1. Indian cities and towns highly vulnerable to earthquakes, says National Centre for Seismology

Indian cities and towns highly vulnerable to earthquakes, says National Centre for Seismology

Twenty-nine Indian cities and towns, including Delhi and capitals of nine states, fall under "severe" to "very severe" seismic zones, according to the National Centre for Seismology (NCS).

By: | New Delhi | Updated: July 30, 2017 3:58 PM
earthquake, earthquake India, seismic zones, National Centre for Seismology, NCS, Bureau of Indian Standards BIS, BIS, India Meteorological Department IMD, IMD, Ministry of Earth Sciences A majority of these places are in the Himalayas, one of the most seismically active regions in the world. (Representative Image: Reuters)

Twenty-nine Indian cities and towns, including Delhi and capitals of nine states, fall under “severe” to “very severe” seismic zones, according to the National Centre for Seismology (NCS). A majority of these places are in the Himalayas, one of the most seismically active regions in the world. Delhi, Patna (Bihar), Srinagar (Jammu and Kashmir), Kohima (Nagaland), Puducherry, Guwahati (Assam), Gangtok (Sikkim), Shimla (Himachal Pradesh), Dehradun (Uttarakhand), Imphal (Manipur) and Chandigarh fall under seismic zones IV and V. These cities have a combined population of over three crore. The Bureau of Indian Standards (BIS) has classified different regions in the country into zones II to V, taking into consideration earthquake records, tectonic activities and damage caused, the director of the NCS, Vineet Gauhlat, said.

The NCS, which records earthquakes and carries out studies pertaining to microzonation of cities, comes under the India Meteorological Department (IMD). Seismic microzonation is the process of subdividing a region into smaller areas having different potential for hazardous earthquake effects. Zone II is considered the least seismically active, while Zone V is the most active. Zone IV and V fall under “severe” to “very severe” categories respectively. Zone V includes the entire northeastern region, parts of Jammu and Kashmir, Himachal Pradesh, Uttarkhand, the Rann of Kutch in Gujarat, parts of north Bihar and the Andaman and Nicobar archipelago. Parts of Jammu and Kashmir, Delhi, Sikkim, northern Uttar Pradesh, West Bengal, Gujarat and a small part of Maharashtra fall under Zone IV.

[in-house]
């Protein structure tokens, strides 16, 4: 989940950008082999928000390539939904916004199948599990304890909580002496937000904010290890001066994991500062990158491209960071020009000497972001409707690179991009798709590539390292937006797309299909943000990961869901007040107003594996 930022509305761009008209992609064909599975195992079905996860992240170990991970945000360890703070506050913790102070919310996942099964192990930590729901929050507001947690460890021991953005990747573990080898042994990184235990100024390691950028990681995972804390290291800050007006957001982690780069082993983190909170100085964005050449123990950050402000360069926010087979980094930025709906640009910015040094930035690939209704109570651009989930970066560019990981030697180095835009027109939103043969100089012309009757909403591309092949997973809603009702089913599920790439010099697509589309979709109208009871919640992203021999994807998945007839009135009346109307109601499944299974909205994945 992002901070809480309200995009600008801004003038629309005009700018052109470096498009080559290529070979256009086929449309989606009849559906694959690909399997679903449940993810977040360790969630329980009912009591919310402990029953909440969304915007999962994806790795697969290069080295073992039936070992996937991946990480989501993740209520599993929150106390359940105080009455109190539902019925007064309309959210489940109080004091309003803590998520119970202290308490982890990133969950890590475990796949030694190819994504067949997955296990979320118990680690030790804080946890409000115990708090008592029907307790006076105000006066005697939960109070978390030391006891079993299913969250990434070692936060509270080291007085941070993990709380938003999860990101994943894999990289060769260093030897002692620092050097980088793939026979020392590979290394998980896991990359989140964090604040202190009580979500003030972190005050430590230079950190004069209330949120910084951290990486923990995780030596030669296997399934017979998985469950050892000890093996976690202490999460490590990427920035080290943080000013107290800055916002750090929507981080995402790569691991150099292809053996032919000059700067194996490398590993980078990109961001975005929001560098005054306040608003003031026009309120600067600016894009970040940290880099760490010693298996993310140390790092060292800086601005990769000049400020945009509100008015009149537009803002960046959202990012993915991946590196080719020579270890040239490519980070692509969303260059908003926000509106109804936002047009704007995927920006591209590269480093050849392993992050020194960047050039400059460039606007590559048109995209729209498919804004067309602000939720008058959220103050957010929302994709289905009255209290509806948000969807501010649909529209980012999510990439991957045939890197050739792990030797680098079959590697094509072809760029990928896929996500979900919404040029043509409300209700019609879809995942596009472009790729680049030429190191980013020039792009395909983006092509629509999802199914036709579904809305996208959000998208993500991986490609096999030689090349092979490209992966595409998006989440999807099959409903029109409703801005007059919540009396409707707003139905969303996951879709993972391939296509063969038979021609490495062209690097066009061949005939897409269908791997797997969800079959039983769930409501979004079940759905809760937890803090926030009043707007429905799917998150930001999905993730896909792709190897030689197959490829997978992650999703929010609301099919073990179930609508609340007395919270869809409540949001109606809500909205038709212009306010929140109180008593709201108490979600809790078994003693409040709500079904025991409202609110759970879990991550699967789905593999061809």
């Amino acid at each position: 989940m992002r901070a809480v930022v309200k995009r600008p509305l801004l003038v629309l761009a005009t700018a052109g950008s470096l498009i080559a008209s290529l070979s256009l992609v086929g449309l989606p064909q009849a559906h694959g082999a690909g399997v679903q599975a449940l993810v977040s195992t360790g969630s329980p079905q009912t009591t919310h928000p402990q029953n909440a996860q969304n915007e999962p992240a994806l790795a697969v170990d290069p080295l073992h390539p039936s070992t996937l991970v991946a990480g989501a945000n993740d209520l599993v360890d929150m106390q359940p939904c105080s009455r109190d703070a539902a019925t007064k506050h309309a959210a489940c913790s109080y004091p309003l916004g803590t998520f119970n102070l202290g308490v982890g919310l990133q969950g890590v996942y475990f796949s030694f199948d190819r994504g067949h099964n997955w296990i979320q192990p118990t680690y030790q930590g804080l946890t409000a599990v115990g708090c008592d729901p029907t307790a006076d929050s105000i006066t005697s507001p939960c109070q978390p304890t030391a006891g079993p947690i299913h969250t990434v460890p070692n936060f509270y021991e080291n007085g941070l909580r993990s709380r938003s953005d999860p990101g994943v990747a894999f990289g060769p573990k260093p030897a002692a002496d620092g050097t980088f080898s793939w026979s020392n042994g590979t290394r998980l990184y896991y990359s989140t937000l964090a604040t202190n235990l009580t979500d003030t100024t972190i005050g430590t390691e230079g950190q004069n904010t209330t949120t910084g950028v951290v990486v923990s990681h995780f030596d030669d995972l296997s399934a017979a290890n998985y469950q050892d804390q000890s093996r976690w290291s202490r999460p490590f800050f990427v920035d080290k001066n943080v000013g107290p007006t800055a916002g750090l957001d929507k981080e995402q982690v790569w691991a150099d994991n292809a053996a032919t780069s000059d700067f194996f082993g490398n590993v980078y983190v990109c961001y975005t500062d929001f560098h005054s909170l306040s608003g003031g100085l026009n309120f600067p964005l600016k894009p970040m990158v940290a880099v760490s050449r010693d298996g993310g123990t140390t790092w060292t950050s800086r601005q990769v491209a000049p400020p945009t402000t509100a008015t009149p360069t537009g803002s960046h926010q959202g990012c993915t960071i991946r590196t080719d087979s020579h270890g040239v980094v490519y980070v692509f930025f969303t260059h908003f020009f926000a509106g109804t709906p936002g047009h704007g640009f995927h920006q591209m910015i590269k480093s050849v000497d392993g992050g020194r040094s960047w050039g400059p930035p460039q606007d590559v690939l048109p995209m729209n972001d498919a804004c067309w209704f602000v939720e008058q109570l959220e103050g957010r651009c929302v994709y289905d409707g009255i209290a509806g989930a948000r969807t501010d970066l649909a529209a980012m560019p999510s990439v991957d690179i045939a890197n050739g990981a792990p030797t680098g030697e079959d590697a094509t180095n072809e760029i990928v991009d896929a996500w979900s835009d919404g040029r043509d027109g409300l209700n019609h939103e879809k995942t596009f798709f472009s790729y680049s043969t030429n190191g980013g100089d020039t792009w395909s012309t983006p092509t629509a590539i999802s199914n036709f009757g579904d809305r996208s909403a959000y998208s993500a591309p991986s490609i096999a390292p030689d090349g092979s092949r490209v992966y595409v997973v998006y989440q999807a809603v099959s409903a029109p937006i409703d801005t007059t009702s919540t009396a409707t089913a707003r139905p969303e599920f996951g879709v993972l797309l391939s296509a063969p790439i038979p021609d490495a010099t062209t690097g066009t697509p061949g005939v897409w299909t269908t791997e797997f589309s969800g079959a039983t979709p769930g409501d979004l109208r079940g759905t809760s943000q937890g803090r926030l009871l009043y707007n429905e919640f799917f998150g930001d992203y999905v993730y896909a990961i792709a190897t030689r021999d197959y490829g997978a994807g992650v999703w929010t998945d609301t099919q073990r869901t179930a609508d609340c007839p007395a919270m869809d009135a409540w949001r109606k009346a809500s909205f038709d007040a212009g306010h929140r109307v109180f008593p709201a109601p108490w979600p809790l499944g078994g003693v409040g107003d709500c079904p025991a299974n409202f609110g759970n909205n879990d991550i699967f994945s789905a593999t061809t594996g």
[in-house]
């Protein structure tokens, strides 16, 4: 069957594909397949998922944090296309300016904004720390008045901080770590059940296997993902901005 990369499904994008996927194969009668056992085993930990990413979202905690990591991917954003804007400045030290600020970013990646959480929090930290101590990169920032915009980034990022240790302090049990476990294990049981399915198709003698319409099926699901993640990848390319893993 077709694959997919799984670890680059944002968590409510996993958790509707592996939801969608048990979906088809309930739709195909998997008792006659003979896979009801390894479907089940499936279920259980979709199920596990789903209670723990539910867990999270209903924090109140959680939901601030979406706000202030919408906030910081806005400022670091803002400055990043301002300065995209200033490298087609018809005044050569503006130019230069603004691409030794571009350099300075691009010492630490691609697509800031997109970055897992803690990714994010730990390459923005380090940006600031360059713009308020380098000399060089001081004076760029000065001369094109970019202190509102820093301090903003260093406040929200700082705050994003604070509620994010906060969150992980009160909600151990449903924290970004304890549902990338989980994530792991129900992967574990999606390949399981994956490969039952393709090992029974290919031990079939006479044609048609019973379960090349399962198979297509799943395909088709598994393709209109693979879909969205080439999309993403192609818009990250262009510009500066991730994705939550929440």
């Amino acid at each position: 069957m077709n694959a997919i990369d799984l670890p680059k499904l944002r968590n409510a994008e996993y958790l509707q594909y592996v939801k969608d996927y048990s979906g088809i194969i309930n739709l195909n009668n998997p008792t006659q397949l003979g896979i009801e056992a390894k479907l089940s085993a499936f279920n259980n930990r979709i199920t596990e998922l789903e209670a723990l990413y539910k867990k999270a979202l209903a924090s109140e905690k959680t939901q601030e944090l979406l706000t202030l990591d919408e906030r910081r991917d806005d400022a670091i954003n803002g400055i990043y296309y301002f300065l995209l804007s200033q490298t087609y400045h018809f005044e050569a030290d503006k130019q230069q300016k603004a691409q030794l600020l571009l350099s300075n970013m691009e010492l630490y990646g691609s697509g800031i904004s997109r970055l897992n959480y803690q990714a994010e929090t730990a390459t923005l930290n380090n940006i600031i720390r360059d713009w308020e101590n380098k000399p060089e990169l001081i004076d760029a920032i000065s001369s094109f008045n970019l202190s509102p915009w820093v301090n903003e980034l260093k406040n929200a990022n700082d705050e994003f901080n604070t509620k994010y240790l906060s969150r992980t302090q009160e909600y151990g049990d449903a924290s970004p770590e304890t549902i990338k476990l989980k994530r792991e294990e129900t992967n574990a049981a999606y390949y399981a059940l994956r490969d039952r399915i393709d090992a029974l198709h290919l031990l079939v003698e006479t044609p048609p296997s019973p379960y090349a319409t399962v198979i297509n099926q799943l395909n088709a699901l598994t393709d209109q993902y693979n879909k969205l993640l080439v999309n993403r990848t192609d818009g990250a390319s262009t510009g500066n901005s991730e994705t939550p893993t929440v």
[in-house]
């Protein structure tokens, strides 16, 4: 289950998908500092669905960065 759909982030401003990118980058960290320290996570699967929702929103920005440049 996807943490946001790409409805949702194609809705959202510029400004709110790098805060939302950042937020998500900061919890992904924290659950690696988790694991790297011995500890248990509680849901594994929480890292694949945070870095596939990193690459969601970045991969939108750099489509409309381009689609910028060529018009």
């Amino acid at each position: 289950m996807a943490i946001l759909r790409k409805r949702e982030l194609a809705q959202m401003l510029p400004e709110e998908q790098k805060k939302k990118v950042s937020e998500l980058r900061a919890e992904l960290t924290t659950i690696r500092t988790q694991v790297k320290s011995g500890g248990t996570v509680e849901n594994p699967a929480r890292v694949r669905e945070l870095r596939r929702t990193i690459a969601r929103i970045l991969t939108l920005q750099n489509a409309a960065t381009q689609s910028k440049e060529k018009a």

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Bhuj, which was struck by a massive earthquake in 2001 in which 20,000 people were killed, Chandigarh, Ambala, Amritsar, Ludhiana and Roorkee fall under zones IV and V. Kusala Rajendran, a professor at the Indian Institute of Science (IISc), Bengaluru, and an expert on paleoseismology, earthquake recurrence and active tectonics, said most of the cities in the list have a high population density and fall in the Indo-Gangetic plains. “The Himalayan arc, stretching from the upper Assam region to Jammu and Kashmir, is known to be a high seismic zone and these cities in the Indo-Gangetic belt fall within reasonable limits of the Himalayas. So repercussions are bound to be felt there,” she observed.

M Rajeevan, Secretary, Ministry of Earth Sciences, said 31 new earthquake observatories will come up in the country by March next year. At present, there are 84 observatories. This is being done to detect and record earthquake parameters more accurately and identify possible precursors of tremors. The NCS has also carried out microzonation of cities like Delhi and Kolkata to study the possible impact of earthquake in these mega cities.

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